Authors Xu-Ren Luo received the B.S. degree in Computer Science and the M.S. degree in Electrical and Electronic Engineering, both from Chung Cheng Institute of Technology (CCIT), National Defense University, Taiwan, R.O.C., in 1997 and 2004, respectively. He is currently pursuing the Ph.D. degree in the area of information assurance at the Electrical and Electronic Engineering Department, CCIT. His research interests are focused on information security, data hiding, multimedia security, and image processing.

Chen-Hui Jerry Lin received the M.S. degree from the Department of Electrical Engineering, University of Missouri at Rolla in 1986. He then began his career of teaching computer programming at several colleges and universities of technology. He received the Ph.D. degree in electrical engineering from National Taiwan University in 1998. He has joined the faculty of National Defense University as an associate professor since 2002. His research interests include signal processing and computer programming.

Te-Lung Yin received the B.S., M.S. and Ph.D. degree from the Chung Cheng Institute of Technology, National Defense University, Taiwan, R.O.C., in 1989, 1995 and 2001, respectively, in electrical engineering. He now is an associate professor of the Department of Computer Science and Information Engineering at the China University of Technology, Taiwan, R. O. C.. Dr. Yin is a member of the IEICE society and his research interests include data hiding, cryptography and image processing.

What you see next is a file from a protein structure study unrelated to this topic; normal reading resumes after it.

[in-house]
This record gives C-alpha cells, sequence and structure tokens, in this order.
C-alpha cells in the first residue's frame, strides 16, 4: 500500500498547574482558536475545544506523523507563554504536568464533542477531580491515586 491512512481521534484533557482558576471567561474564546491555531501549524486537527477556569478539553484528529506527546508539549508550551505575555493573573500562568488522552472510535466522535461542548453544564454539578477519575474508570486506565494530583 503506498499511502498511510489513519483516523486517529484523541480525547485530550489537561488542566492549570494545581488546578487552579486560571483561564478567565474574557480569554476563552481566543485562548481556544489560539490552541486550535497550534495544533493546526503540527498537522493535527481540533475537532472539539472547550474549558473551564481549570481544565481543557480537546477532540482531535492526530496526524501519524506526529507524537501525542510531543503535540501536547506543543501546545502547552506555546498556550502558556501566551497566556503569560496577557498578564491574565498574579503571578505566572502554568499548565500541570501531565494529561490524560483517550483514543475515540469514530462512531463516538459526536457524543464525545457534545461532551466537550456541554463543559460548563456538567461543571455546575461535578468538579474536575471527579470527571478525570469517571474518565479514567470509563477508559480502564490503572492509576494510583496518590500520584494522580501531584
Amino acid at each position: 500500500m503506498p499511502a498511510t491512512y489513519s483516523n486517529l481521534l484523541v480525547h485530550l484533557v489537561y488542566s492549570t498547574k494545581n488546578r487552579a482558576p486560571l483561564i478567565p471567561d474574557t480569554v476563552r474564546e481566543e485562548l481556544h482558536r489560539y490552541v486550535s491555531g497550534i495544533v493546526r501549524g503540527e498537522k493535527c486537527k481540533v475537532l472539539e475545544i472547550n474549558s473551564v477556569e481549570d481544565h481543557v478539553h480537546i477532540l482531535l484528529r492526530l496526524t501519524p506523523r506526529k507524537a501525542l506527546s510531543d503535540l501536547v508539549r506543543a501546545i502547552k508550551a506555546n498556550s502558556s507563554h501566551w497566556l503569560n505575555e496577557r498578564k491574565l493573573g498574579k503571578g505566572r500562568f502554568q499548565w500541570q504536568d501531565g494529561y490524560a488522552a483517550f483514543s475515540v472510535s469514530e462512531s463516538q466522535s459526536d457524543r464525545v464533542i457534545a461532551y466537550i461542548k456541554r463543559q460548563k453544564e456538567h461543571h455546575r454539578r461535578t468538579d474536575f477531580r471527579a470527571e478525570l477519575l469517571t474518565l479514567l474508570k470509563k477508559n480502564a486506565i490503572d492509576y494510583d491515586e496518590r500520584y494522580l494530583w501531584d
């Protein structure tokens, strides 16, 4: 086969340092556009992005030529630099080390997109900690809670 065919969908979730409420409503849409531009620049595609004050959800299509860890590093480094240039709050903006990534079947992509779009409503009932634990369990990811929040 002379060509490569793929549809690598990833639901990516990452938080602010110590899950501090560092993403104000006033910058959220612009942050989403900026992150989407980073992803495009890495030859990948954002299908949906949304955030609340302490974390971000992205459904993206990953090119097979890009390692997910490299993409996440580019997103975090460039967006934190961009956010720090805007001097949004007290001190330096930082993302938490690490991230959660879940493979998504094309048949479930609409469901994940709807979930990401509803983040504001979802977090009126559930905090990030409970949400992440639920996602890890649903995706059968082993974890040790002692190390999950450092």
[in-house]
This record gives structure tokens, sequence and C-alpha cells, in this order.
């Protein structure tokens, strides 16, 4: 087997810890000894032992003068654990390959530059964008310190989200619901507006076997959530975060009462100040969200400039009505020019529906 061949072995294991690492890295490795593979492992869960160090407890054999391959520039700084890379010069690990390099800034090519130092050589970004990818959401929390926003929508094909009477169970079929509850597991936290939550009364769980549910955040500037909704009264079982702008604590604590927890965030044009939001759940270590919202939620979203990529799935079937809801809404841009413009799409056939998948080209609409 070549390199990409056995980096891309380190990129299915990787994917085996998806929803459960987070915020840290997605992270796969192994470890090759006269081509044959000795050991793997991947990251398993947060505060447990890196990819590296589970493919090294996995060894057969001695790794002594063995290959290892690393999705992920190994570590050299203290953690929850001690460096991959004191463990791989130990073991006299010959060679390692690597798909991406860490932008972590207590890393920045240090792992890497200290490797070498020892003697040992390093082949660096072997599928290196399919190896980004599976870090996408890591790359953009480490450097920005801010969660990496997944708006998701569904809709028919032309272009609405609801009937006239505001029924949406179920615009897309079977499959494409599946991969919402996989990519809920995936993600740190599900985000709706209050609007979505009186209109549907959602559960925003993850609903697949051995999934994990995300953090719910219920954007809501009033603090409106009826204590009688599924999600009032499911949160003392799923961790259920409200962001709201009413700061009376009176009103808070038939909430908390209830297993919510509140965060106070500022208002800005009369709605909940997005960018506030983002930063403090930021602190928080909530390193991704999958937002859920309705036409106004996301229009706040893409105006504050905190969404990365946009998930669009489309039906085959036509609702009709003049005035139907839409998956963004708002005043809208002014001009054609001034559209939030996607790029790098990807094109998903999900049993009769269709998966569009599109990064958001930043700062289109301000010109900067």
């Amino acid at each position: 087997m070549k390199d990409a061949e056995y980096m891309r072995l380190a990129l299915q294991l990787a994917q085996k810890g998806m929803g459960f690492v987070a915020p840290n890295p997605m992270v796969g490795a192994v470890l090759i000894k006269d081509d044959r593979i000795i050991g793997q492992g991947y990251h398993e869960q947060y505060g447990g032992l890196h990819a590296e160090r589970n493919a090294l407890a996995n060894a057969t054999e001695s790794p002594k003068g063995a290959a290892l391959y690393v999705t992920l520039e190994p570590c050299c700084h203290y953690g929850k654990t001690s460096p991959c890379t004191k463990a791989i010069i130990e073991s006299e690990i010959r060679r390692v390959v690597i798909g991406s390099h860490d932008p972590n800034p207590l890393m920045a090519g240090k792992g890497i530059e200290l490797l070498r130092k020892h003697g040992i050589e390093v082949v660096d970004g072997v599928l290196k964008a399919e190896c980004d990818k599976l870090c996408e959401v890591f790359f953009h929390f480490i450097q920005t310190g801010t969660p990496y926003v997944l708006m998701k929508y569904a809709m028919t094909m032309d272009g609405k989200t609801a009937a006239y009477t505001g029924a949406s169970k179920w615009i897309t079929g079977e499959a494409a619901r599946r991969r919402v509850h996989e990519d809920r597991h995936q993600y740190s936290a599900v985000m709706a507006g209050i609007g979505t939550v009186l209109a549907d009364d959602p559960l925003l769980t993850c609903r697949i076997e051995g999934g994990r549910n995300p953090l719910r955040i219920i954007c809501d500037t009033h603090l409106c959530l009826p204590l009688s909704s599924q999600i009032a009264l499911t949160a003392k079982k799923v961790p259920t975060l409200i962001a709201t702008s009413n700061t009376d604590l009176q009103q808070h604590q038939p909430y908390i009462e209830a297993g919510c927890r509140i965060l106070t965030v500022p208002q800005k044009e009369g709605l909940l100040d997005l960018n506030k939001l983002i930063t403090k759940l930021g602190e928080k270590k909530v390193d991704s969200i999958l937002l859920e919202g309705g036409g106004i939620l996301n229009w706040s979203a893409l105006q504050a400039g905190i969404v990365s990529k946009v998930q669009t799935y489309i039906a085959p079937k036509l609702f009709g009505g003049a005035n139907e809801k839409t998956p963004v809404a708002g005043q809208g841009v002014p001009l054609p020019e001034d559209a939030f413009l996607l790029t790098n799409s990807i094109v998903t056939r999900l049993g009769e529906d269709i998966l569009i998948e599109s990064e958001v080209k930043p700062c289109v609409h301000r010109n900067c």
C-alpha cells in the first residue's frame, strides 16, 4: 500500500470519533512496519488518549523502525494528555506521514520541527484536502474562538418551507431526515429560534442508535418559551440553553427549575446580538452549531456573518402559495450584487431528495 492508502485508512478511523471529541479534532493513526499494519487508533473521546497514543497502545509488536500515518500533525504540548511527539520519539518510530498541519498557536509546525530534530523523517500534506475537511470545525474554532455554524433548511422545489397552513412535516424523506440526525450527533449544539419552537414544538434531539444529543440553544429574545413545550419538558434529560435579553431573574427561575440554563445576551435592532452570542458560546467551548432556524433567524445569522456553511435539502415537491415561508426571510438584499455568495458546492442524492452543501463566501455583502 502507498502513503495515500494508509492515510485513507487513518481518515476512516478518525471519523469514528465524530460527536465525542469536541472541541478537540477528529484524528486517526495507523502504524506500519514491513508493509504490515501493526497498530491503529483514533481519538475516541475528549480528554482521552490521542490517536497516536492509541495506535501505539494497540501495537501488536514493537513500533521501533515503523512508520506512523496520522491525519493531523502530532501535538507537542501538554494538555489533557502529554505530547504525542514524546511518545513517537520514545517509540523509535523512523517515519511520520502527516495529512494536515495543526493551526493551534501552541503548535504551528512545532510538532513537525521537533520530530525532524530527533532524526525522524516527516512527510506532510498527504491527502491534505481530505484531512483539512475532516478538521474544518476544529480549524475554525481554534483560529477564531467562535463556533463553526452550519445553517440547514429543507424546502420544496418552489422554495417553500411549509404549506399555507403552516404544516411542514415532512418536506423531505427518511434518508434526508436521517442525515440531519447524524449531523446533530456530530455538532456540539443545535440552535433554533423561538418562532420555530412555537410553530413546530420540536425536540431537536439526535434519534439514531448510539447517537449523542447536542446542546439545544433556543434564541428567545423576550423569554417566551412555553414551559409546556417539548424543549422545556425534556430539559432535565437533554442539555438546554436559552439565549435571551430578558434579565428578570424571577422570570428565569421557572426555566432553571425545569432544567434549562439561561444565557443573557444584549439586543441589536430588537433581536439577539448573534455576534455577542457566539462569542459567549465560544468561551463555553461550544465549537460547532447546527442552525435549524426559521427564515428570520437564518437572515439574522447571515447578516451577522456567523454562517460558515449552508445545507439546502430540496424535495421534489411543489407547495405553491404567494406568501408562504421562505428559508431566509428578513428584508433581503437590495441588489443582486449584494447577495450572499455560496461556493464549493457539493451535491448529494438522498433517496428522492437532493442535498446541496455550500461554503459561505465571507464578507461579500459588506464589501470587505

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Reversible Data Hiding Based on Two-level HDWT Coefficient Histograms  

ABSTRACT In recent years, reversible data hiding has attracted much more attention than before. Reversibility signifies that the original m...

Reversible Data Hiding Based on Two-level HDWT Coefficient Histograms  

ABSTRACT In recent years, reversible data hiding has attracted much more attention than before. Reversibility signifies that the original m...